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Park Forest use of drone in arrest is part of debate on use of unmanned crafts

The Park Forest Police Department posted a photo on Facebook showing an unusual angle of a crime scene. The black-and-white bird’s eye view of two officers holding down a hooded suspect depicted an arrest made with an assist from law enforcement’s latest crime stopping tool at the center of a debate over personal freedoms.

Autonomous drones and the role they should play in Illinois policing continues to be debated in the nine years since the Freedom from Drone Surveillance Act was passed. Lawmakers in 2023 passed the latest amendment, allowing police to fly drones over large public gatherings without a warrant to hopefully stop mass crime events, such as the 2022 Fourth of July mass shooting in Highland Park.

“When we pass legislation that allows law enforcement to potentially overstep privacy, I get a little wary about the slippery slope of what that could look like,” Democratic state Sen. Rachel Ventura of Joliet said after the bill passed her chamber in May. “At the same point, we have to find that balance on the spectrum between freedom and safety.”

The act also allows law enforcement to use drones to assist in crime prevention work without there being a parade, including instances where a warrant has been granted. The Park Forest Police Department put its drone in the sky Dec. 9, the day after officers first responded to a report of a person with a gun fleeing a home after making threats during a domestic altercation.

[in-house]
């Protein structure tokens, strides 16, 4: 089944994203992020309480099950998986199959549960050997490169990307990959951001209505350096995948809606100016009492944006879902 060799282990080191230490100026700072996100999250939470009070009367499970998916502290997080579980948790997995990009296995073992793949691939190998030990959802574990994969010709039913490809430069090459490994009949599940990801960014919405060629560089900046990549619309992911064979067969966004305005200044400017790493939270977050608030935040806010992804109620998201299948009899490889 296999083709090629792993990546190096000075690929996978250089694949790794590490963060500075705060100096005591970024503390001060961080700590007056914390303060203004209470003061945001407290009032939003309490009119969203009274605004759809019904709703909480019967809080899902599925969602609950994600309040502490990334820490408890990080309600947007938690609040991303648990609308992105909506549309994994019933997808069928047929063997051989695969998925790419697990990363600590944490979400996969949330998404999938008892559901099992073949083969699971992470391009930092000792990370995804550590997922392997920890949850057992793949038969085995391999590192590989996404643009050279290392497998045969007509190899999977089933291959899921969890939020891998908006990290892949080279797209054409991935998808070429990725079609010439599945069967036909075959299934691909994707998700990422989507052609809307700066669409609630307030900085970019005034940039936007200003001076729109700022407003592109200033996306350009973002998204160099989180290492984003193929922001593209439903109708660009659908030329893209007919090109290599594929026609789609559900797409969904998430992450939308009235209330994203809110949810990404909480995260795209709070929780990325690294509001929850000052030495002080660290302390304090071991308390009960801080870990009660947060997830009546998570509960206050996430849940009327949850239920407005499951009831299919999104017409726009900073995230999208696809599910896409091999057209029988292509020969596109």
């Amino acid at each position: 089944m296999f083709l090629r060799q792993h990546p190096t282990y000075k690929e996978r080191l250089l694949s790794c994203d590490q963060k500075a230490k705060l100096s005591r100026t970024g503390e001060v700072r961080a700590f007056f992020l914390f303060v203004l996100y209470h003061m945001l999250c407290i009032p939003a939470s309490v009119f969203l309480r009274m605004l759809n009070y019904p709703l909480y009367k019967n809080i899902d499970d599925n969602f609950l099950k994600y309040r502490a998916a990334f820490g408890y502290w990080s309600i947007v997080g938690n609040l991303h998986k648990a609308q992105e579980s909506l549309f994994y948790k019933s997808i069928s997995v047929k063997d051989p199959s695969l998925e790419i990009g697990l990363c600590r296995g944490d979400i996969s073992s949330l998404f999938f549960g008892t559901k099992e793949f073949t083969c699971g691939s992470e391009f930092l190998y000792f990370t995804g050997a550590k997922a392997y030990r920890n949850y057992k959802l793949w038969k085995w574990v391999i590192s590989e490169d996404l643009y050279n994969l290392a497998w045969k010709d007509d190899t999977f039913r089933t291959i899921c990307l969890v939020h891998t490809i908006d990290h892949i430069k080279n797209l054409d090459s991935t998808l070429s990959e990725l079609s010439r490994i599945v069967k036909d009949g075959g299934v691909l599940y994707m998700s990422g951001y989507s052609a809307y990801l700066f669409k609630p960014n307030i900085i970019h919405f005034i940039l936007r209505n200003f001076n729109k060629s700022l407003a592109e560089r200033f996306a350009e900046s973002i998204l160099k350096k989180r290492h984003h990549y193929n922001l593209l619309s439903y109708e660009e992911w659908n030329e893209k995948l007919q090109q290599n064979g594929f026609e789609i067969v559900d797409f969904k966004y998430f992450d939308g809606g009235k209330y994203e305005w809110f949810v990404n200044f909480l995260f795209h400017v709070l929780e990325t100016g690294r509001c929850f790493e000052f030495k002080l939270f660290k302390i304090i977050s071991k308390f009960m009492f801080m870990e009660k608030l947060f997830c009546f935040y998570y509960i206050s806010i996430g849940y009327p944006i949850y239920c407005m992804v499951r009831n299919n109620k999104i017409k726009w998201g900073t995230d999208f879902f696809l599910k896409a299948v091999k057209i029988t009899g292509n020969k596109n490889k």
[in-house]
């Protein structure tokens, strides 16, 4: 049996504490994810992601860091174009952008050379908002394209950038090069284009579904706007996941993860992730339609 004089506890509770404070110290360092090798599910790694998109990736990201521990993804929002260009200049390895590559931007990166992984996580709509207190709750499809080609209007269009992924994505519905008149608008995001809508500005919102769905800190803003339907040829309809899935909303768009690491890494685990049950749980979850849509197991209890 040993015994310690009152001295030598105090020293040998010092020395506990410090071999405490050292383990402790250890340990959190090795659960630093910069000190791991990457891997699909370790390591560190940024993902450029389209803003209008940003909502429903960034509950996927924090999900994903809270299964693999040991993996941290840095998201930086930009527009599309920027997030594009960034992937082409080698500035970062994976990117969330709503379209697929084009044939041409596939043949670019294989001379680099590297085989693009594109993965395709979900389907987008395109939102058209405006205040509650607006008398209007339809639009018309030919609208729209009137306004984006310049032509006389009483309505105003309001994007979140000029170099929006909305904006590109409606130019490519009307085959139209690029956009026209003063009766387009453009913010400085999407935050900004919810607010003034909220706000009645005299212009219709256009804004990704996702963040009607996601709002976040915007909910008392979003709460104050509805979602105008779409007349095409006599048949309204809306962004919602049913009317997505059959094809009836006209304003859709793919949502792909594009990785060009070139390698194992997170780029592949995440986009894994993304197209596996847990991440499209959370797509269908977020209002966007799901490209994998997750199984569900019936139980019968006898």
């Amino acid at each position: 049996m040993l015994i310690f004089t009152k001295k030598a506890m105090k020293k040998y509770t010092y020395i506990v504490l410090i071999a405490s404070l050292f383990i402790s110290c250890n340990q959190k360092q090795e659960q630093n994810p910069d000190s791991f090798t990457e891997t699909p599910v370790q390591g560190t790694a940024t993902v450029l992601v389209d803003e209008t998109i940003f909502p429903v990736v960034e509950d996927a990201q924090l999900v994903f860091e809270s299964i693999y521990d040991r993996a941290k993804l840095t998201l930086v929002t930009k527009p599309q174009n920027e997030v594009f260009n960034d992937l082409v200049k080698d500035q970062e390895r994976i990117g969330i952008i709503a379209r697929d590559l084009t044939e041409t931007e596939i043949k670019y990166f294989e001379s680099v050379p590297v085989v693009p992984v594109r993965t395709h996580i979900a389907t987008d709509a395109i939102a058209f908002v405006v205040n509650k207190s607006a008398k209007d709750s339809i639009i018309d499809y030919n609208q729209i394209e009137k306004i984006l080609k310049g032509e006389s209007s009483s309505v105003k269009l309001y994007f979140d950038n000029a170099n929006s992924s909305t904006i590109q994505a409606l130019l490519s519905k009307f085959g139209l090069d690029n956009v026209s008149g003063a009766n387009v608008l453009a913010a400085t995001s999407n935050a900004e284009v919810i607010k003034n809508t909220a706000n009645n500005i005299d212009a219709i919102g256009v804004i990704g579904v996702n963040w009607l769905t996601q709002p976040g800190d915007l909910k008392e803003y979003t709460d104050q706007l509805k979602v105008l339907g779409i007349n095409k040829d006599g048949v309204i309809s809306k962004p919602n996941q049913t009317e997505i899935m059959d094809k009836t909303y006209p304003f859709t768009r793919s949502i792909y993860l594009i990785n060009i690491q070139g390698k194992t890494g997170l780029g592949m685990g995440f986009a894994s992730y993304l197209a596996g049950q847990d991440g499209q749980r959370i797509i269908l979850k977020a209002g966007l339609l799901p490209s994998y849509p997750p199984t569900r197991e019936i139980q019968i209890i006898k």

Five sergeants with the force began searching for the person, but met with negative results, police said. So, the next day, they brought in the eyes from the sky. Sgt. Haytham Elyyan, a licensed remote pilot with the Federal Aviation Administration, used the Park Forest Drone Air 1, according to the police report.

It is unclear how much time elapsed before Elyyan narrowed in on a person walking near Talala Elementary School who fit the description, how large the search perimeter was and when a warrant was obtained. Park Forest police could not be reached for clarification.

But after Elyyan believed the drone had honed in on the correct person who was believed to be armed with a gun, two more sergeants were called to the area and successfully conducted an arrest, police said. The juvenile was taken into custody, questioned and charged with possession of a stolen firearm, aggravated unlawful use of a firearm and aggravated assault.

Questions remain about how drones are being used by police throughout the state. Under the act, how many drones each municipal police force owns is tracked and published.

Illinois State Police public information officer Lt. Mike Link said the number of arrests associated with the Illinois State Police Unmanned Aircraft Systems use is not tracked.

Janet Brewer, an assistant professor of criminal justice at Governors State University, said most of the laws on use of autonomous drones are left up to the state.

“The U.S. Supreme Court, however, has not decided cases specifically regarding drone surveillance, only manned aircraft,” Brewer said.

Another unmanned aircraft bill is up for discussion in this legislative session. This time, the question is whether to allow a forest preserve or conservation district to enact ordinances regulating unmanned aircraft systems.